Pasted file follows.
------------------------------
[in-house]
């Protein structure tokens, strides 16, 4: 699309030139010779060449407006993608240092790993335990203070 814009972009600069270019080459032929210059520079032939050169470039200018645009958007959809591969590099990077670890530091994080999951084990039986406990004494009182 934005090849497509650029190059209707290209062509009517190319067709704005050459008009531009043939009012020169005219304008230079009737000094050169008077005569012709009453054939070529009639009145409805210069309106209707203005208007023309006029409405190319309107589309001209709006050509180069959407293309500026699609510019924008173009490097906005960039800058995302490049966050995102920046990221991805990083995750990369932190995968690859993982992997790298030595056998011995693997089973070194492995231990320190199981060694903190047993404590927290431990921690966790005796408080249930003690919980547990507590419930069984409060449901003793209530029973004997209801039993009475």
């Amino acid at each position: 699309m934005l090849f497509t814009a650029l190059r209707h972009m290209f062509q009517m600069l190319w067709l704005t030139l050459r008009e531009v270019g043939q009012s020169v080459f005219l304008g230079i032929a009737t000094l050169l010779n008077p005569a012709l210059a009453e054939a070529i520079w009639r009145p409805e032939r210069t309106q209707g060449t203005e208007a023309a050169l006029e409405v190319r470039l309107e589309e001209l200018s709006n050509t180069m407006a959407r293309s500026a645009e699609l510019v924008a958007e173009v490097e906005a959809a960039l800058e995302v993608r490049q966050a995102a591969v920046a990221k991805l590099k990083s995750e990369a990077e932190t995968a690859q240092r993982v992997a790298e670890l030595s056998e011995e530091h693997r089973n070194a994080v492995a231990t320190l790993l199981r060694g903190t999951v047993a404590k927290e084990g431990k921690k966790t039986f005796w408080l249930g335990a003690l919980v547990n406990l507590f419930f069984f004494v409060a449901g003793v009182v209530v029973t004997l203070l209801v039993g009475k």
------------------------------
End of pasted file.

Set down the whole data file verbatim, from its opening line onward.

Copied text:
[in-house]
């Protein structure tokens, strides 16, 4: 699309030139010779060449407006993608240092790993335990203070 814009972009600069270019080459032929210059520079032939050169470039200018645009958007959809591969590099990077670890530091994080999951084990039986406990004494009182 934005090849497509650029190059209707290209062509009517190319067709704005050459008009531009043939009012020169005219304008230079009737000094050169008077005569012709009453054939070529009639009145409805210069309106209707203005208007023309006029409405190319309107589309001209709006050509180069959407293309500026699609510019924008173009490097906005960039800058995302490049966050995102920046990221991805990083995750990369932190995968690859993982992997790298030595056998011995693997089973070194492995231990320190199981060694903190047993404590927290431990921690966790005796408080249930003690919980547990507590419930069984409060449901003793209530029973004997209801039993009475």
């Amino acid at each position: 699309m934005l090849f497509t814009a650029l190059r209707h972009m290209f062509q009517m600069l190319w067709l704005t030139l050459r008009e531009v270019g043939q009012s020169v080459f005219l304008g230079i032929a009737t000094l050169l010779n008077p005569a012709l210059a009453e054939a070529i520079w009639r009145p409805e032939r210069t309106q209707g060449t203005e208007a023309a050169l006029e409405v190319r470039l309107e589309e001209l200018s709006n050509t180069m407006a959407r293309s500026a645009e699609l510019v924008a958007e173009v490097e906005a959809a960039l800058e995302v993608r490049q966050a995102a591969v920046a990221k991805l590099k990083s995750e990369a990077e932190t995968a690859q240092r993982v992997a790298e670890l030595s056998e011995e530091h693997r089973n070194a994080v492995a231990t320190l790993l199981r060694g903190t999951v047993a404590k927290e084990g431990k921690k966790t039986f005796w408080l249930g335990a003690l919980v547990n406990l507590f419930f069984f004494v409060a449901g003793v009182v209530v029973t004997l203070l209801v039993g009475k």